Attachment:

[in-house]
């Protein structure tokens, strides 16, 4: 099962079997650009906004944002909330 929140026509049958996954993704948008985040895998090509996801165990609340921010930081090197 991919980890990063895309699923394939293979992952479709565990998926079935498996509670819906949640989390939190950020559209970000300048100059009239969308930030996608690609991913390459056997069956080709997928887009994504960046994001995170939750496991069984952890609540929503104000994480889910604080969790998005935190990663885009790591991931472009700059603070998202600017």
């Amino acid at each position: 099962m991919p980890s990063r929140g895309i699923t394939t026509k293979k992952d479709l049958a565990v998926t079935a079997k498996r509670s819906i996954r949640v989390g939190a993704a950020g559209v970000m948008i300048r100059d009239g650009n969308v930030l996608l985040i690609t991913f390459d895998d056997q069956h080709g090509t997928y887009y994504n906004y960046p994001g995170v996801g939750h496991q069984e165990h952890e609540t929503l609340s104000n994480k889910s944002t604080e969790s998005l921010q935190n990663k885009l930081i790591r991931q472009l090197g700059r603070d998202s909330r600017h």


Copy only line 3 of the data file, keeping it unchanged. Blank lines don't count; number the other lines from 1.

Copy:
């Amino acid at each position: 099962m991919p980890s990063r929140g895309i699923t394939t026509k293979k992952d479709l049958a565990v998926t079935a079997k498996r509670s819906i996954r949640v989390g939190a993704a950020g559209v970000m948008i300048r100059d009239g650009n969308v930030l996608l985040i690609t991913f390459d895998d056997q069956h080709g090509t997928y887009y994504n906004y960046p994001g995170v996801g939750h496991q069984e165990h952890e609540t929503l609340s104000n994480k889910s944002t604080e969790s998005l921010q935190n990663k885009l930081i790591r991931q472009l090197g700059r603070d998202s909330r600017h």